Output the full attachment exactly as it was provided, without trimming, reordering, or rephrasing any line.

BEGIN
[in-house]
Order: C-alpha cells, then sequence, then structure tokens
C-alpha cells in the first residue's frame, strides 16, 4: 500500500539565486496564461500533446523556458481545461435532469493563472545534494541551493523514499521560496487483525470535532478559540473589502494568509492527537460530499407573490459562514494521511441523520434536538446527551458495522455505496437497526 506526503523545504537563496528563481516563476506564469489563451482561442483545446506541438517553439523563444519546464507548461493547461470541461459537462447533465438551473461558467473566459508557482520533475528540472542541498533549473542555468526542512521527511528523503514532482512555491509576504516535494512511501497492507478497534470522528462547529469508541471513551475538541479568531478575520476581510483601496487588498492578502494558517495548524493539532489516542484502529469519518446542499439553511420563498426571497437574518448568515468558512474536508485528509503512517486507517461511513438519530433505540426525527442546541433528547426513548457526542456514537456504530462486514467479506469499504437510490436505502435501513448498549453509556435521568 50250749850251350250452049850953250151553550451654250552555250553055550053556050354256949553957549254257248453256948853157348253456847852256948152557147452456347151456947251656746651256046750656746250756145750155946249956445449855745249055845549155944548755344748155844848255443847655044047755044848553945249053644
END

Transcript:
[in-house]
Order: C-alpha cells, then sequence, then structure tokens
C-alpha cells in the first residue's frame, strides 16, 4: 500500500539565486496564461500533446523556458481545461435532469493563472545534494541551493523514499521560496487483525470535532478559540473589502494568509492527537460530499407573490459562514494521511441523520434536538446527551458495522455505496437497526 506526503523545504537563496528563481516563476506564469489563451482561442483545446506541438517553439523563444519546464507548461493547461470541461459537462447533465438551473461558467473566459508557482520533475528540472542541498533549473542555468526542512521527511528523503514532482512555491509576504516535494512511501497492507478497534470522528462547529469508541471513551475538541479568531478575520476581510483601496487588498492578502494558517495548524493539532489516542484502529469519518446542499439553511420563498426571497437574518448568515468558512474536508485528509503512517486507517461511513438519530433505540426525527442546541433528547426513548457526542456514537456504530462486514467479506469499504437510490436505502435501513448498549453509556435521568 50250749850251350250452049850953250151553550451654250552555250553055550053556050354256949553957549254257248453256948853157348253456847852256948152557147452456347151456947251656746651256046750656746250756145750155946249956445449855745249055845549155944548755344748155844848255443847655044047755044848553945249053644